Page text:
How quickly could Iran make nuclear weapons today?

by David Albright

January 8, 2024

Download PDF

Iran’s growing nuclear weapons capability is often condemned, most recently in a December 28th joint statement by the United States and its close European allies.1 The occasion was the Iranian action to expand its output of 60 percent enriched uranium. This level of enrichment is a hair’s breadth from 90 percent enriched or weapon-grade uranium, the enrichment level most desired for making nuclear weapons. That is also the enrichment level used in Iran’s nuclear weapons designs, which it nearly perfected during its crash nuclear weapons program in the early 2000s, codenamed the Amad Plan. This program was shut down in 2003 and replaced with a smaller, more dispersed nuclear weapons effort, with the decision to make them postponed.2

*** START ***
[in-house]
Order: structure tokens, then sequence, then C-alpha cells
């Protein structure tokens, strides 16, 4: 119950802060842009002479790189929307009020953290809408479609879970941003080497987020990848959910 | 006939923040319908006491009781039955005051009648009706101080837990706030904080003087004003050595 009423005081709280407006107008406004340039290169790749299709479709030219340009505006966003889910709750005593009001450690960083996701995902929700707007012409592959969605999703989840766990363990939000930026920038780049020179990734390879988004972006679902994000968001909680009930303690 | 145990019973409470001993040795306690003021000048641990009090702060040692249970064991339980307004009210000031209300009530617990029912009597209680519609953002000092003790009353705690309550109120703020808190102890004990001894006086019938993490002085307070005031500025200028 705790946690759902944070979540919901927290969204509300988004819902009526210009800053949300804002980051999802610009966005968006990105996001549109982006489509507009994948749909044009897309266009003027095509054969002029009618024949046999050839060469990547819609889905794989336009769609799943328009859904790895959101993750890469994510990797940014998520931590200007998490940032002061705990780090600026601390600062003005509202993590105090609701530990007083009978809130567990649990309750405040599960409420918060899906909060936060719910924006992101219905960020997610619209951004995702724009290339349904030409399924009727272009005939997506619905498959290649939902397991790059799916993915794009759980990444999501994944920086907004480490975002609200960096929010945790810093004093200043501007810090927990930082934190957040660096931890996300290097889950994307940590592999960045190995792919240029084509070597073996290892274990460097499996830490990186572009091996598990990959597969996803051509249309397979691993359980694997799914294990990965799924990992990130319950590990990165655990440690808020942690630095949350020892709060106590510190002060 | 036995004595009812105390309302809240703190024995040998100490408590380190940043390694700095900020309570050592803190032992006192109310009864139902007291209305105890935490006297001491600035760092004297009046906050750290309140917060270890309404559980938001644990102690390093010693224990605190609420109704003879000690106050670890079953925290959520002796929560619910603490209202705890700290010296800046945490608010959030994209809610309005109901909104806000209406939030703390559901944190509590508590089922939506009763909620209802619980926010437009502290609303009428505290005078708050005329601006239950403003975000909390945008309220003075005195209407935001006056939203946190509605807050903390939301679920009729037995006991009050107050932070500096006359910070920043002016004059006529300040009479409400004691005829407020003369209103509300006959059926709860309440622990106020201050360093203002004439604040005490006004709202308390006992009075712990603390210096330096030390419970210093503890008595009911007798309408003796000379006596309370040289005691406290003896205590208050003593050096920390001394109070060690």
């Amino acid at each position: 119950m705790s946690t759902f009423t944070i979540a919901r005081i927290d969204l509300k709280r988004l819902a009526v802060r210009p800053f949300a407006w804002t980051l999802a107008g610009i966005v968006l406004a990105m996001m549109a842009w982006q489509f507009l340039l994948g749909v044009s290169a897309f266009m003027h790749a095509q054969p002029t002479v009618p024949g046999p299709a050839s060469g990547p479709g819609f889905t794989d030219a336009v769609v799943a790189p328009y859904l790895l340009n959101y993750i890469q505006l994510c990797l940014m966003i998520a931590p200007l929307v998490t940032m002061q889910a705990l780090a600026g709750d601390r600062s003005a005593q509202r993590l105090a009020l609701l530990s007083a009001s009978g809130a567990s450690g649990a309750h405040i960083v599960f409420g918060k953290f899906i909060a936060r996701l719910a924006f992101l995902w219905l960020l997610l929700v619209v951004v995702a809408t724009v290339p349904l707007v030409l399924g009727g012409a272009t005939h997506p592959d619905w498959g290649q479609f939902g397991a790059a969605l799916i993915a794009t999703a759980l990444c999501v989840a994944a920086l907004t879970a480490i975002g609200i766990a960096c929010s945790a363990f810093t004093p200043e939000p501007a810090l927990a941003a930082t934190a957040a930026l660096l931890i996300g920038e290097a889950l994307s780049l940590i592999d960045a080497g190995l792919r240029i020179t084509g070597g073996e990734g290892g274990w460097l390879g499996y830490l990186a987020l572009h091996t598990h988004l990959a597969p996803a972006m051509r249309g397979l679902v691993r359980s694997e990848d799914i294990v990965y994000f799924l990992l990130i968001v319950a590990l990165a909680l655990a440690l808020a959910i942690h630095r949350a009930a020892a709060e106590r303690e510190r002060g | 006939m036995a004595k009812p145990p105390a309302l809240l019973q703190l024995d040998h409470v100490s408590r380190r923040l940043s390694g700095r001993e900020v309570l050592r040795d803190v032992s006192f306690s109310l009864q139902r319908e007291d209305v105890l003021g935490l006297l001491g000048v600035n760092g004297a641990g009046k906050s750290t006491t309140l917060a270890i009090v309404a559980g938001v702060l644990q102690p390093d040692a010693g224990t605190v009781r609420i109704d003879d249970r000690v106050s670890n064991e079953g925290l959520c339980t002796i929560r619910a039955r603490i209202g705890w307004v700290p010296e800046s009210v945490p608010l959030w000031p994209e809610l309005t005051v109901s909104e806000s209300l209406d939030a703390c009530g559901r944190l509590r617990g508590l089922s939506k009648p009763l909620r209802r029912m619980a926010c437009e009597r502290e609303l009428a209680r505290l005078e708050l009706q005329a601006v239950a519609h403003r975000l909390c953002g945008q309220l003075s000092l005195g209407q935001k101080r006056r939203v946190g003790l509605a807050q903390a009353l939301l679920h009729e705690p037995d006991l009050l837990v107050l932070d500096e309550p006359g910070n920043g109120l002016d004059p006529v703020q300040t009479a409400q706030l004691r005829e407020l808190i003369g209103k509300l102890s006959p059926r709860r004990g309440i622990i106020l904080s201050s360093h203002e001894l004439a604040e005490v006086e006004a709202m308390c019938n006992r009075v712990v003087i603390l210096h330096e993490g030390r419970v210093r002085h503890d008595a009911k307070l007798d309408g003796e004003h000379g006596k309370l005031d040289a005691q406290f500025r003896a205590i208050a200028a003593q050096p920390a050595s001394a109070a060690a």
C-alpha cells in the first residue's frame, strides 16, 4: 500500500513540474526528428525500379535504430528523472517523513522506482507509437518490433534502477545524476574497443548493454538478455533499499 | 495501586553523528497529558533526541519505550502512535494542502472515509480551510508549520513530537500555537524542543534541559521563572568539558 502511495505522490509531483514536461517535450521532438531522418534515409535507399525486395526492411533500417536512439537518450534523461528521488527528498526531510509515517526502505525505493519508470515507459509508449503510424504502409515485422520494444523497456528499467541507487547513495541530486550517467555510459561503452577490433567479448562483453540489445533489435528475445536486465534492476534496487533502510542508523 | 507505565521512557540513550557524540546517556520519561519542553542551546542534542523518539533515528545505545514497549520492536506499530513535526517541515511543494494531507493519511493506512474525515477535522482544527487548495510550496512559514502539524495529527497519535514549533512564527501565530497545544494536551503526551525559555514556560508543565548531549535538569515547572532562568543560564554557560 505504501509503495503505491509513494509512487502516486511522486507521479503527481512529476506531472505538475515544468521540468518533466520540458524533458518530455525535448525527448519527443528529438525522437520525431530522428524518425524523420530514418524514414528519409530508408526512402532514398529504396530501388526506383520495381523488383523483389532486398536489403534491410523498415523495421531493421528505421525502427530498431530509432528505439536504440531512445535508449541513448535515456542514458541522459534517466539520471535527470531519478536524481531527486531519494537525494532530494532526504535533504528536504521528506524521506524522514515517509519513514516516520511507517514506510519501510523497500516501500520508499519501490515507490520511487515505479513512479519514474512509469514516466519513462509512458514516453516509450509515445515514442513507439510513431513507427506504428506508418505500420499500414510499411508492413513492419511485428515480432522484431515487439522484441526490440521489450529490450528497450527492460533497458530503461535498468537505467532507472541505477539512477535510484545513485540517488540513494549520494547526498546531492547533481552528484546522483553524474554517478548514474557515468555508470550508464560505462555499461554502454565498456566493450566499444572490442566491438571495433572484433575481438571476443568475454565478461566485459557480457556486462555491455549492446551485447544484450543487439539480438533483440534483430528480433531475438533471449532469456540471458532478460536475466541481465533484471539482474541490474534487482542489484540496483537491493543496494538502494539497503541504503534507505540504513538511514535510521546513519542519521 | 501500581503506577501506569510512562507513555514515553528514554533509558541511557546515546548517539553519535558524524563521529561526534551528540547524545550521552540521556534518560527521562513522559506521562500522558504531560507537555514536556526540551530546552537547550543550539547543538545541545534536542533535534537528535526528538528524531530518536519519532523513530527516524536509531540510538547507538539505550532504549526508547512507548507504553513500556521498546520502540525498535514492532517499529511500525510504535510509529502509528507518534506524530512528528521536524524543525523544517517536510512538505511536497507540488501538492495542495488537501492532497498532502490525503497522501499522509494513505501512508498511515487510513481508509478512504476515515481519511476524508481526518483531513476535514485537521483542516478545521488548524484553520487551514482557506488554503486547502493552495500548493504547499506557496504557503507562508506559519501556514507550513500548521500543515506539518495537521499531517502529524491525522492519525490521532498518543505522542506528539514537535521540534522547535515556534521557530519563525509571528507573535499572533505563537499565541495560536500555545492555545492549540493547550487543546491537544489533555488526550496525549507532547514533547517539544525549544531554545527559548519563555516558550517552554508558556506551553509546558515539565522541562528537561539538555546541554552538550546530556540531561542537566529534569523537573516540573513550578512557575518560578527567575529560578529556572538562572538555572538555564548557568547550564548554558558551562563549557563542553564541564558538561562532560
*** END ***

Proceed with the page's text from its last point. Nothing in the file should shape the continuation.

The unfortunate reality is that Iran already knows how to build nuclear weapons, although there are some unfinished tasks related to the actual construction of them. If the regime’s leadership decided to build them, how would it proceed? How long would it take?

The long pole in the tent of building nuclear weapons is essentially complete. Iran can quickly make enough weapon-grade uranium for many nuclear weapons, something it could not do in 2003. Today, it would need only about a week to produce enough for its first nuclear weapon.3 It could have enough weapon-grade uranium for six weapons in one month, and after five months of producing weapon-grade uranium, it could have enough for twelve.

The other major poles in the tent are “nuclear weaponization” and delivery. Iran has a variety of delivery systems, including nuclear-capable missiles: the delivery pole is ready.